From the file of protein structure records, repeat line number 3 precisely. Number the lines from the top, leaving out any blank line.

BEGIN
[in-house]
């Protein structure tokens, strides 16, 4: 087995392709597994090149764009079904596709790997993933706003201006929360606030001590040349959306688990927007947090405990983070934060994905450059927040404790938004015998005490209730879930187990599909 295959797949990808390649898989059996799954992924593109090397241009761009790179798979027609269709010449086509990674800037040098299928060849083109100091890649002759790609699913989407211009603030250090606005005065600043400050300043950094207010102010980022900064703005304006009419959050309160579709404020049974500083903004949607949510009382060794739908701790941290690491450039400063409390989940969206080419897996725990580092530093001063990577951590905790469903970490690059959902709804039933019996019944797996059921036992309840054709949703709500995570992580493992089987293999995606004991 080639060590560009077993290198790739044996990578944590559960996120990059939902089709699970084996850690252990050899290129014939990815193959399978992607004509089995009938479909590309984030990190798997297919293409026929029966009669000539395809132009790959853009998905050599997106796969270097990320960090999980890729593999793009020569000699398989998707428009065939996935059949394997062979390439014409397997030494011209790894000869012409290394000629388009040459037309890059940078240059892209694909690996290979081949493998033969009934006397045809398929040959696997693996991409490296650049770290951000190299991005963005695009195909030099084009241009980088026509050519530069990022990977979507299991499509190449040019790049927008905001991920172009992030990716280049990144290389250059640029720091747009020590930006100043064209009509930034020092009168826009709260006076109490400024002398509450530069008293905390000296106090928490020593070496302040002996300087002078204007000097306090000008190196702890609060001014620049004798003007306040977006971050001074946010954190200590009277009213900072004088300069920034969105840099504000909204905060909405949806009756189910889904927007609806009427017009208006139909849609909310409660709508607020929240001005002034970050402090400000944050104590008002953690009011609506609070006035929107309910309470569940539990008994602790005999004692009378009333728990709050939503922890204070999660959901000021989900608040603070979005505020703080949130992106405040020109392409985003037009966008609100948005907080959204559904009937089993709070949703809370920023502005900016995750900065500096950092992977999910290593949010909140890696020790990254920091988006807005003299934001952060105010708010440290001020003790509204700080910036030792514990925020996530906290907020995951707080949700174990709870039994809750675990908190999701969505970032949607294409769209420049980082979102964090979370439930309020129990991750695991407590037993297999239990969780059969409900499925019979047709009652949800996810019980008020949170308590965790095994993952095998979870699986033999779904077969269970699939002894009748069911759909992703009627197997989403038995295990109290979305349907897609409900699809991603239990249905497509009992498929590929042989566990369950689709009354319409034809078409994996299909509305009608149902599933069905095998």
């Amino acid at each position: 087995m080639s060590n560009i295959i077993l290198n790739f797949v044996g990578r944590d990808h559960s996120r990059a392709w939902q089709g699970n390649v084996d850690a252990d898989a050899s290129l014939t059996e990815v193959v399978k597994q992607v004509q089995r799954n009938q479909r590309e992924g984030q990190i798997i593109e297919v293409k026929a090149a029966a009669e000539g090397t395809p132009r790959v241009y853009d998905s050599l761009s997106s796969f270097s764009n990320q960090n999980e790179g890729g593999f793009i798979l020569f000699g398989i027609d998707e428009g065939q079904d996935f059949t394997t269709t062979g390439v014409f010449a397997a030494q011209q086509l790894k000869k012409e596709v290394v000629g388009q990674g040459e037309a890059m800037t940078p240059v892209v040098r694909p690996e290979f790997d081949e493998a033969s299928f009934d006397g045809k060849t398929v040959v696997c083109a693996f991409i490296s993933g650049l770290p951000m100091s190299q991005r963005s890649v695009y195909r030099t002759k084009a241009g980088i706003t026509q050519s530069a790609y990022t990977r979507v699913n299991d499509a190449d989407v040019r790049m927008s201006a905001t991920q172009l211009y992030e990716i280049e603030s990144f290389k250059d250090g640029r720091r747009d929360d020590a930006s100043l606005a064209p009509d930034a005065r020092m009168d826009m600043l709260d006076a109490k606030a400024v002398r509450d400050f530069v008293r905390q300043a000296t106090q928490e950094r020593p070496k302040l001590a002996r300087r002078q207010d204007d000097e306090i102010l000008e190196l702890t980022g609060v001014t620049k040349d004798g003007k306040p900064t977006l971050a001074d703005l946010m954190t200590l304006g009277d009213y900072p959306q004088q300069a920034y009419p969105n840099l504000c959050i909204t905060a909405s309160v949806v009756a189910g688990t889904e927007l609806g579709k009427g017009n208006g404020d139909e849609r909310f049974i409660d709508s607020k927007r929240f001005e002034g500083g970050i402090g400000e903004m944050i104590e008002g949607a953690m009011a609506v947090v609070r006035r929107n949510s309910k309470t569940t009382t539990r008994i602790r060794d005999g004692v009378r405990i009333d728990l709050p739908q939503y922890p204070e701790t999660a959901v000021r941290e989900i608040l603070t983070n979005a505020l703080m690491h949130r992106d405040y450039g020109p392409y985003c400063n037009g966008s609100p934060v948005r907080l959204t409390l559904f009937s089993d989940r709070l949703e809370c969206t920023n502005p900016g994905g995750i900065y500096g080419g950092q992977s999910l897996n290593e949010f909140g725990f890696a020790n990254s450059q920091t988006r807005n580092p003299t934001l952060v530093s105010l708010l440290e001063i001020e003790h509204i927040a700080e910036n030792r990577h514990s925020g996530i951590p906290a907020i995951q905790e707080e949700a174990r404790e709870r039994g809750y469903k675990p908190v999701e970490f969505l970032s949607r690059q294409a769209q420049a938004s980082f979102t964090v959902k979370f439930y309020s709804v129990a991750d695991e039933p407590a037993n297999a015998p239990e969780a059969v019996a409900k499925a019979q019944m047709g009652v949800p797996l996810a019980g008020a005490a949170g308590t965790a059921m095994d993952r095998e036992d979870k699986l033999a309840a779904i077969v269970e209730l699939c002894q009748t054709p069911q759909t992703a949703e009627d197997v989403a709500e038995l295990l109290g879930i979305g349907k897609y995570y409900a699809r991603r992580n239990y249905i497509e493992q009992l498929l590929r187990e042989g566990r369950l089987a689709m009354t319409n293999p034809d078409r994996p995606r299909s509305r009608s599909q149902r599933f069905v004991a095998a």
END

């Amino acid at each position: 087995m080639s060590n560009i295959i077993l290198n790739f797949v044996g990578r944590d990808h559960s996120r990059a392709w939902q089709g699970n390649v084996d850690a252990d898989a050899s290129l014939t059996e990815v193959v399978k597994q992607v004509q089995r799954n009938q479909r590309e992924g984030q990190i798997i593109e297919v293409k026929a090149a029966a009669e000539g090397t395809p132009r790959v241009y853009d998905s050599l761009s997106s796969f270097s764009n990320q960090n999980e790179g890729g593999f793009i798979l020569f000699g398989i027609d998707e428009g065939q079904d996935f059949t394997t269709t062979g390439v014409f010449a397997a030494q011209q086509l790894k000869k012409e596709v290394v000629g388009q990674g040459e037309a890059m800037t940078p240059v892209v040098r694909p690996e290979f790997d081949e493998a033969s299928f009934d006397g045809k060849t398929v040959v696997c083109a693996f991409i490296s993933g650049l770290p951000m100091s190299q991005r963005s890649v695009y195909r030099t002759k084009a241009g980088i706003t026509q050519s530069a790609y990022t990977r979507v699913n299991d499509a190449d989407v040019r790049m927008s201006a905001t991920q172009l211009y992030e990716i280049e603030s990144f290389k250059d250090g640029r720091r747009d929360d020590a930006s100043l606005a064209p009509d930034a005065r020092m009168d826009m600043l709260d006076a109490k606030a400024v002398r509450d400050f530069v008293r905390q300043a000296t106090q928490e950094r020593p070496k302040l001590a002996r300087r002078q207010d204007d000097e306090i102010l000008e190196l702890t980022g609060v001014t620049k040349d004798g003007k306040p900064t977006l971050a001074d703005l946010m954190t200590l304006g009277d009213y900072p959306q004088q300069a920034y009419p969105n840099l504000c959050i909204t905060a909405s309160v949806v009756a189910g688990t889904e927007l609806g579709k009427g017009n208006g404020d139909e849609r909310f049974i409660d709508s607020k927007r929240f001005e002034g500083g970050i402090g400000e903004m944050i104590e008002g949607a953690m009011a609506v947090v609070r006035r929107n949510s309910k309470t569940t009382t539990r008994i602790r060794d005999g004692v009378r405990i009333d728990l709050p739908q939503y922890p204070e701790t999660a959901v000021r941290e989900i608040l603070t983070n979005a505020l703080m690491h949130r992106d405040y450039g020109p392409y985003c400063n037009g966008s609100p934060v948005r907080l959204t409390l559904f009937s089993d989940r709070l949703e809370c969206t920023n502005p900016g994905g995750i900065y500096g080419g950092q992977s999910l897996n290593e949010f909140g725990f890696a020790n990254s450059q920091t988006r807005n580092p003299t934001l952060v530093s105010l708010l440290e001063i001020e003790h509204i927040a700080e910036n030792r990577h514990s925020g996530i951590p906290a907020i995951q905790e707080e949700a174990r404790e709870r039994g809750y469903k675990p908190v999701e970490f969505l970032s949607r690059q294409a769209q420049a938004s980082f979102t964090v959902k979370f439930y309020s709804v129990a991750d695991e039933p407590a037993n297999a015998p239990e969780a059969v019996a409900k499925a019979q019944m047709g009652v949800p797996l996810a019980g008020a005490a949170g308590t965790a059921m095994d993952r095998e036992d979870k699986l033999a309840a779904i077969v269970e209730l699939c002894q009748t054709p069911q759909t992703a949703e009627d197997v989403a709500e038995l295990l109290g879930i979305g349907k897609y995570y409900a699809r991603r992580n239990y249905i497509e493992q009992l498929l590929r187990e042989g566990r369950l089987a689709m009354t319409n293999p034809d078409r994996p995606r299909s509305r009608s599909q149902r599933f069905v004991a095998a």